Lucifer's Lungi - Book Review

 
Having given me the first opportunity to see myself in print in their anthology ‘Ten Shades of Life’, Fablery Publications shall always remain close to my heart. So naturally I was keen on tracking their progress and I was keen to pick up their books but unfortunately my hectic schedule at work kept me from it. Though I did read a lot the past few days, I generally prefer tried and tested authors when under stress. Finally however I decided to pick up this book when it was put up as part of the book tour program of the Book Club group that I have associated myself with. 

To start with the title is quite intriguing. But at the same time I feel it works as a double edged sword. For a book touted as a psychological or paranormal thriller, this kind of title has some kind of flippancy to it that gives away the direction the story is likely to take. The title straight away sets an expectation of humor or spoof and takes away some of the surprise element the writer might have hoped to achieve. Of course this could have turned to be a red herring if the story indeed had real ghosts and demons in it. But it doesn’t and I guess I am not giving away a spoiler by stating that as the blurb talks about superstitions etc. which tells you there is unlikely to be any paranormal element.

The overall premise is quite interesting. A North Indian IT Professional working in Chennai travels around the Tamil hinterland to de-stress during the weekends. One of his journeys takes him to a totally remote village steeped in superstitions. The story goes on to describe the rational minded protagonist’s interactions with the superstitious villagers and how their strong beliefs ends up swaying an educated person like him as well. This tale comes as a breath of fresh air amidst the oft repeated themes that keep surfacing in the Indian book market all the time.

The thing I liked most about this story was the tone of the narrative. The writer has such a unique and engaging voice that keeps the reader engaged even though hardly anything happens through the first half of the book. Most people can relate to the stress and boredom the modern corporate life creates and the desire to break away into the wilderness. I liked how the author keeps taking the reader into the mind of the protagonist and shows us his experience in rural Tamil Nadu through the lens of a city bred IT professional. Talking of rural Tamil Nadu, I must say the village and its people have been portrayed very well and I could immediately visualize the scenes from some of the village based Tamil movies.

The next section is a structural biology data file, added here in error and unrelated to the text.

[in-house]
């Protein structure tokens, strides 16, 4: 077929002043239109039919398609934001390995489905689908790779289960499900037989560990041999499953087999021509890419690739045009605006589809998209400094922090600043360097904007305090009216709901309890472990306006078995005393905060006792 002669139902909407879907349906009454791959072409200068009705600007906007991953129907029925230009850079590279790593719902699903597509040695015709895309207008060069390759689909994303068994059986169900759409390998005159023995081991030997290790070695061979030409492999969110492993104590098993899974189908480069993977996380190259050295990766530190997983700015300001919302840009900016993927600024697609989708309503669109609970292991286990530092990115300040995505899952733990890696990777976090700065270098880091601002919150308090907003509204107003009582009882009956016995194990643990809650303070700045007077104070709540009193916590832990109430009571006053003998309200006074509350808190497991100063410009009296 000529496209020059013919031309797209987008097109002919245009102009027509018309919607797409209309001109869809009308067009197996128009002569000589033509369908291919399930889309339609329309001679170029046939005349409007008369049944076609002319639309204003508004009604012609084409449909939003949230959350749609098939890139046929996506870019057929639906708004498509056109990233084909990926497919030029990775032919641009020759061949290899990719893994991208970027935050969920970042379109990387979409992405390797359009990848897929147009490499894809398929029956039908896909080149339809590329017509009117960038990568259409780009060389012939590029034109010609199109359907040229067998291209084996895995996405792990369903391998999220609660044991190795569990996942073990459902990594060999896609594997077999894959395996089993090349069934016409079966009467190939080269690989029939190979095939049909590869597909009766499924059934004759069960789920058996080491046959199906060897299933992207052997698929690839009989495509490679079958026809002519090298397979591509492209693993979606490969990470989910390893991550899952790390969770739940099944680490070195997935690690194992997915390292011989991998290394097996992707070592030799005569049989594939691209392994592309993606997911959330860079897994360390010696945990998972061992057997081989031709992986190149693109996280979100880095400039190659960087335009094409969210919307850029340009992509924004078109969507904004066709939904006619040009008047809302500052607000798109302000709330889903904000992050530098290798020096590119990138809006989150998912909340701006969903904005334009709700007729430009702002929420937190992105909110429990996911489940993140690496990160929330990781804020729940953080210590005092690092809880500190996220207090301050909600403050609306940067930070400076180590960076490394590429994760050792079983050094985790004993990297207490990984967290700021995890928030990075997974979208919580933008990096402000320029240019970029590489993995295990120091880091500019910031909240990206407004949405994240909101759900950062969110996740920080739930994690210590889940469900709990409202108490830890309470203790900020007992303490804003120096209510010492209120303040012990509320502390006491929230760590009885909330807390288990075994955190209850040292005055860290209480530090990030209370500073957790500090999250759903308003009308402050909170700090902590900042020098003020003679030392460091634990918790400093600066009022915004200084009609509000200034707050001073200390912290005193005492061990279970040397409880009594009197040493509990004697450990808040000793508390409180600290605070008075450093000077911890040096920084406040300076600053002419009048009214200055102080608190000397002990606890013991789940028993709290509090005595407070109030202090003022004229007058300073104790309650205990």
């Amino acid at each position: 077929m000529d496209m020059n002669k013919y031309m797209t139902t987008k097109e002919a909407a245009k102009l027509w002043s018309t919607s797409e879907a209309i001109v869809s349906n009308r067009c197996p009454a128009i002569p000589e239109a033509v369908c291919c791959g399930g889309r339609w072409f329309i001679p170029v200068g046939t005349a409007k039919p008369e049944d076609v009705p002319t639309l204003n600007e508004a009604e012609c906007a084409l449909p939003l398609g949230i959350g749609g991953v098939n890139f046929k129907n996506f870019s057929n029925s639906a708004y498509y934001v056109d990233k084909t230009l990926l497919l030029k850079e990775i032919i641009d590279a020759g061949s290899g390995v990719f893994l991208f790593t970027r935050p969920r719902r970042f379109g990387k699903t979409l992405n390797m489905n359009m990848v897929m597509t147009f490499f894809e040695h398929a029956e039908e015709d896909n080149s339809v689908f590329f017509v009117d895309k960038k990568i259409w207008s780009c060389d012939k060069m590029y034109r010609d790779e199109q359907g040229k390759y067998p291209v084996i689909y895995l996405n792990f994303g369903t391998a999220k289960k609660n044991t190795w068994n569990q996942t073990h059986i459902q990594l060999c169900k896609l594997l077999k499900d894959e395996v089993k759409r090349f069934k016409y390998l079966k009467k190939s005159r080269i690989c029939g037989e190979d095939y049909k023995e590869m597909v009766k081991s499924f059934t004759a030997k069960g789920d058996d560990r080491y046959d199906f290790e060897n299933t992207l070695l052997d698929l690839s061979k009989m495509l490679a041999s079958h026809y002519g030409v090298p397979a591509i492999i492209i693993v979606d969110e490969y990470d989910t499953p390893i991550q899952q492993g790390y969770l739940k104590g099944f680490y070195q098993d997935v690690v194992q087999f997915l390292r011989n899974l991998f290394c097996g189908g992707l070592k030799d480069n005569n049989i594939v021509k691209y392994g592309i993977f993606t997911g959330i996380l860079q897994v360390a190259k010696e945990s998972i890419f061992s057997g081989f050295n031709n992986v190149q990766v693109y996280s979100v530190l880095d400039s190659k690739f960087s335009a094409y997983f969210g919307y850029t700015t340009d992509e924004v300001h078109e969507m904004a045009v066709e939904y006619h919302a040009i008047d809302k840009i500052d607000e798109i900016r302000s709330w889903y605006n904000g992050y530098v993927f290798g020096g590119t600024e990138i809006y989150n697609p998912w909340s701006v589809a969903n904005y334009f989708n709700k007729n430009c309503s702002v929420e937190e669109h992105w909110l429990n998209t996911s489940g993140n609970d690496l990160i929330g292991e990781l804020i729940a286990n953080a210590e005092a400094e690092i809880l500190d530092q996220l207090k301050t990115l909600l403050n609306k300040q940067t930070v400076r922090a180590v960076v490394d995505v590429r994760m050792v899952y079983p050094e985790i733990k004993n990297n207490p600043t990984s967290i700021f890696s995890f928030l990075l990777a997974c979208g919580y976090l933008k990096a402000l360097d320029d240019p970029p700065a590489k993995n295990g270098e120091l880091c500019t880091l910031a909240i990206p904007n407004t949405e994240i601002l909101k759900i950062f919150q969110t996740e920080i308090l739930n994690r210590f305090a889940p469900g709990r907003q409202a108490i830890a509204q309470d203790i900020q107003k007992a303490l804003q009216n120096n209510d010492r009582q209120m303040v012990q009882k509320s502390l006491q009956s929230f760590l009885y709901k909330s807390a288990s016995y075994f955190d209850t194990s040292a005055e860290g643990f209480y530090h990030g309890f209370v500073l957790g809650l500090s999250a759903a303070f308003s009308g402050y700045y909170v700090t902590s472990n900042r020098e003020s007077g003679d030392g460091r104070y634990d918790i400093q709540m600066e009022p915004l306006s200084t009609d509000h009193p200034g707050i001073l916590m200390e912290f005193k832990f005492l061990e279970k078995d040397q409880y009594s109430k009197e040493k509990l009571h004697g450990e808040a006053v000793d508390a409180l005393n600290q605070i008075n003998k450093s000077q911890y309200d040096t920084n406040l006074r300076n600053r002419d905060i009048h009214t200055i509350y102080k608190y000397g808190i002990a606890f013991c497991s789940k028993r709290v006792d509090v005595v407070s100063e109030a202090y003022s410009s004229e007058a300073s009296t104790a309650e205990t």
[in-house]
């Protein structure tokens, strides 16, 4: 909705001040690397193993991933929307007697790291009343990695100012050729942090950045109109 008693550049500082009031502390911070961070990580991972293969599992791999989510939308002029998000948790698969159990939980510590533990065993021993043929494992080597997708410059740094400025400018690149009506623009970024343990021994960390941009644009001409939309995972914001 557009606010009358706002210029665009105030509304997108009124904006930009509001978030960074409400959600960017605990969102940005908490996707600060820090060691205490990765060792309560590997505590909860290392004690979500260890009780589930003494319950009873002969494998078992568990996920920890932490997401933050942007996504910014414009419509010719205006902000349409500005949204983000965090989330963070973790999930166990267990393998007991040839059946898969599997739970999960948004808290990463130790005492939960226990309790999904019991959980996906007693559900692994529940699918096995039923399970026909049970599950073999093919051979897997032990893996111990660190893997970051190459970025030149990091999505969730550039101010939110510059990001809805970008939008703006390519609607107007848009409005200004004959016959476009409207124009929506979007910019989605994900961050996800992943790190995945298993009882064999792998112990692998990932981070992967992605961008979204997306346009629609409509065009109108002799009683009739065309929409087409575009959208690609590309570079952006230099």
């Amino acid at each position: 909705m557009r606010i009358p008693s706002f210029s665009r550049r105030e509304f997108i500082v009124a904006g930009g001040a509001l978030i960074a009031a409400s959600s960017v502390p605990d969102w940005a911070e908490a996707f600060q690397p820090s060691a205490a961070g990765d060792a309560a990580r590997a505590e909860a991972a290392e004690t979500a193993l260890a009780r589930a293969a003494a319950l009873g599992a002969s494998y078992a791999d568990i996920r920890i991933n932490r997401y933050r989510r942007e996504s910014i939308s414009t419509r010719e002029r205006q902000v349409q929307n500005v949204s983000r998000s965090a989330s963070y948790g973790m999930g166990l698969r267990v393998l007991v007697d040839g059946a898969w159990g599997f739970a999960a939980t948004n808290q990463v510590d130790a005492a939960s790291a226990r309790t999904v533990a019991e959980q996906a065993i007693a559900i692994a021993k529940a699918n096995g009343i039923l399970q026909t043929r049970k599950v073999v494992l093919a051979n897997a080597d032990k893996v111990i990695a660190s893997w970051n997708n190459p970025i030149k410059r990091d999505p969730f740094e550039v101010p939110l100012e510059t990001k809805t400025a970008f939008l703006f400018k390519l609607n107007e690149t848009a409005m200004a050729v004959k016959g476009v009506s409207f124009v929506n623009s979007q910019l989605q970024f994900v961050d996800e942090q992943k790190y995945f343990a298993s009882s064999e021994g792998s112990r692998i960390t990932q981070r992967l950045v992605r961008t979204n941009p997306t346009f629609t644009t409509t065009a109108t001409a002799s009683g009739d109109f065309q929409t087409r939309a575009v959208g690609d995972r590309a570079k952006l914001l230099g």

One think I must say is that for a short book of 100 pages, the author has tried to do too many things. As I mentioned earlier the title and blurb blunted the edge of the horror element. Moreover the sequence of narrative also does not really work on the mind of the reader. I would have liked the story to start with the protagonist stranded in the jungle in the middle of the night and cut back and forth revealing to the reader snippets of his journey to the village and interactions with the villagers. The chronological sequencing leaves the reader clueless as to the direction the story is heading till reader is half way through. After that I had no expectation of any major surprises to come as there were only 30-40 pages remaining. 

Also the author has fallen into a trap which Bollywood comedy often falls into – he tends to mix humor with being preachy. I understand that the author had a message to convey about shunning superstitions which is a laudable objective indeed. However I feel it would have been more appealing if the author had taken a more tangential approach conveying it through the ludicrous situations rather than having the protagonist spell it out directly in the face of the reader. In my opinion the book would have been much more impactful if the reader had chosen one of the two – horror or humor and stuck to it. Message oriented is a third choice I would not prefer. I am not particularly fond of preachy books as such though I myself tend to get preachy at times in my stories. 

Overall I must say for a first time author it is a commendable effort. Some of the things I have pointed out are actually easier said than done. However as an aspiring author myself, I was thinking of this story from the point of view of how I would have liked to write it. The book has quite a juicy premise that I would have loved to get my teeth into and I must appreciate Nethra for identifying such gems. On a closing note, I would say I definitely recommend everyone to give this book a try. It stands up very well in comparison to most of the contemporary Indian books. It is not heavily taxing on your wallet or your clock as such and definitely worth every penny and second you invest on it.

For whom the bell tolls

A book of faces